GroundSwell in the Media
Nov 3, 2016
Good weekend / SMH: Last rites: how the Western world has lost its 'death literacy'
Many Australians are in denial about dying. Blame decades of outsourcing the entire end-of-life business, say the experts now working to wind back our fears.
Writer: Jackie Dent
Sept 17, 2016
Australian Ethical - Jessie williams featured
We live in an era with a record-high number of simultaneous female world leaders. If we can get to a critical mass of women in decision-making roles, we’ll have an enormous impact on the ability to solve some of the world’s biggest issues.
Women all over the world have a powerful voice, and it’s not just the occasional women politicians. Many women around the globe are actively participating in peacemaking, peacebuilding, post-conflict processes, climate change mitigation, disaster risk reduction planning and recovery, and working tirelessly to find solutions to a whole range of global issues.
Just take a look at these inspiring, changemaking Australian women who are fighting to make a difference in the world.
Feb 25th, 2016
Jessie Williams wants to live in a world where everybody is learning, privileged people work for equality, and dragon boat racing is the united nations sport of choice.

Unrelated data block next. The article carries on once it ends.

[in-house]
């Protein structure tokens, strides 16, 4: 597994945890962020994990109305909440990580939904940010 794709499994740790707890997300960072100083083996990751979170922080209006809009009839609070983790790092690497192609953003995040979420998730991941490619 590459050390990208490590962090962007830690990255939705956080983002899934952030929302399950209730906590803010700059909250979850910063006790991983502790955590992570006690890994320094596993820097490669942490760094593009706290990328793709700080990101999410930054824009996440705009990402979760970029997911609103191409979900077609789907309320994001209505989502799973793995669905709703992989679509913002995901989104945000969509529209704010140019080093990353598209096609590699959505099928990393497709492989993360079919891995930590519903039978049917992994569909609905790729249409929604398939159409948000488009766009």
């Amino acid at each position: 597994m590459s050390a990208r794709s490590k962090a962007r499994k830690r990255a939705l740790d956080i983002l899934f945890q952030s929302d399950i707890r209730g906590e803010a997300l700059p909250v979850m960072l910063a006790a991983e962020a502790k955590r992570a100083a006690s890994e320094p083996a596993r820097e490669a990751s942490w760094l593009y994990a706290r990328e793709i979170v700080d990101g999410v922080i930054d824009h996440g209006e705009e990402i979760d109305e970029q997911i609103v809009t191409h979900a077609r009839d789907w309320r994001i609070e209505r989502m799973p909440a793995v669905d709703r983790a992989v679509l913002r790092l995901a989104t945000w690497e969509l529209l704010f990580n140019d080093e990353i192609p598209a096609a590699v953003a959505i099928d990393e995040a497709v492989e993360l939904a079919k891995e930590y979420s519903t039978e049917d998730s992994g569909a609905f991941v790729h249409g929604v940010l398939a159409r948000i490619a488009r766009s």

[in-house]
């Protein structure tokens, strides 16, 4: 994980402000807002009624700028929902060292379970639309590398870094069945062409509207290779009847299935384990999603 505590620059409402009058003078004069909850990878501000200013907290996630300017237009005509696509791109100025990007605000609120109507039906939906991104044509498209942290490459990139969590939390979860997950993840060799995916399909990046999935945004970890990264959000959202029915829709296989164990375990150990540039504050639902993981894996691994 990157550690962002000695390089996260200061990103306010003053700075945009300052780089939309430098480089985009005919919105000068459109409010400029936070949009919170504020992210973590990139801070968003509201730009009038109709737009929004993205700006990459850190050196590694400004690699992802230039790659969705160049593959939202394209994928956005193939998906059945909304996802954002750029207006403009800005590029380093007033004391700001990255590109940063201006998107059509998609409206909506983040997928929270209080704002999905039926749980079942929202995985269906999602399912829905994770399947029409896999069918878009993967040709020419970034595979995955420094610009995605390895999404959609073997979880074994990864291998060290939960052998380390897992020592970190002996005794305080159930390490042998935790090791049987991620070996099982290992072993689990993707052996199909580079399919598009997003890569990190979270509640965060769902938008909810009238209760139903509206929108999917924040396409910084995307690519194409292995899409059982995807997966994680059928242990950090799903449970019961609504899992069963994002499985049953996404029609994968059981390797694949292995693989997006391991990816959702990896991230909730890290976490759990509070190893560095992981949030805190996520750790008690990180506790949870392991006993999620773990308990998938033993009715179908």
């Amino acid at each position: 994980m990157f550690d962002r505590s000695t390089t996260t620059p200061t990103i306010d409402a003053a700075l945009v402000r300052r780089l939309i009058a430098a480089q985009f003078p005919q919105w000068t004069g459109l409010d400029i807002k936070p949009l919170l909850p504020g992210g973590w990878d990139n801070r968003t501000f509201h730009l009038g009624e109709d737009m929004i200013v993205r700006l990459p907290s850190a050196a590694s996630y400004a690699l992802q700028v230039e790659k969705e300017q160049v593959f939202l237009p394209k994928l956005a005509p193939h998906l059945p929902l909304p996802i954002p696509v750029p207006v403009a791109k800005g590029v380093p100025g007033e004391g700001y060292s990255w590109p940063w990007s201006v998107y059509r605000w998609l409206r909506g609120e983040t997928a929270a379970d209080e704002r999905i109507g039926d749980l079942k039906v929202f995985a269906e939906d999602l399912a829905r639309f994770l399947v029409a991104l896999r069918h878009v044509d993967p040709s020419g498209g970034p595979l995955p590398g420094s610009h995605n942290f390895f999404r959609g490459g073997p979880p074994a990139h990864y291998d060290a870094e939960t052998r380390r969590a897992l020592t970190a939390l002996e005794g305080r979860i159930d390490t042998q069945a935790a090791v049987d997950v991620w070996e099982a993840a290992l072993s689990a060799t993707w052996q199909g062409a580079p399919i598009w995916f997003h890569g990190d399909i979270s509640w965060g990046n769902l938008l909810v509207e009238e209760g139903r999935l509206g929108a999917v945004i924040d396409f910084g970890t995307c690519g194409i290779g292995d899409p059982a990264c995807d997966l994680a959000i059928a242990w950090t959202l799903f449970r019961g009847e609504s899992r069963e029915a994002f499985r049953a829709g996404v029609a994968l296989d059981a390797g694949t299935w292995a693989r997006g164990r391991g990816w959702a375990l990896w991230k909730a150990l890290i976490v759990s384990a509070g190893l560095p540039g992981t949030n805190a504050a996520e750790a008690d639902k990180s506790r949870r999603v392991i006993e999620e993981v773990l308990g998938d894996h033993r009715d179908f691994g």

She is Executive Director of the Groundswell Project, a leading social enterprise known for using innovative arts and health programs to create social and cultural change about death and dying. As a learning entrepreneur, she’s facilitated for over 20 years for The School for Social Entrepreneurs, The Centre for Community Welfare Training, the Hunger Project and the Create Foundation. In all of her spare time, she runs learning sessions on grief, ethics and coaching.
Aug 10, 2016
According to the latest Australian Seniors Insurance Agency's Circle of Life study, an online survey of 1000 over-50s carried out by CoreData, only about 13 per cent of respondents have prepared for their own funeral.
Writer: Bina Brown
Aug 2, 2015
Why talking about death is good for you
If the subject of death is having a bit of a revival, it’s partly thanks to Kerrie Noonan, the Australian behind Dying to Know Day, held annually on August 8. She’s on a mission to get people talking about death, to make plans, make their wishes known, and be better prepared to help loved ones through their own dying. “It’s no longer true to say death is a taboo subject,” she told me. “People do want to talk about it.”
Adele Horin: Why talking about death is good for you
Slow Living Magazine Summer Edition 2015/16 - 'A Good Death'
The Sydney Morning Herald: 'Everything you ever wanted to know about death but were too afraid to ask'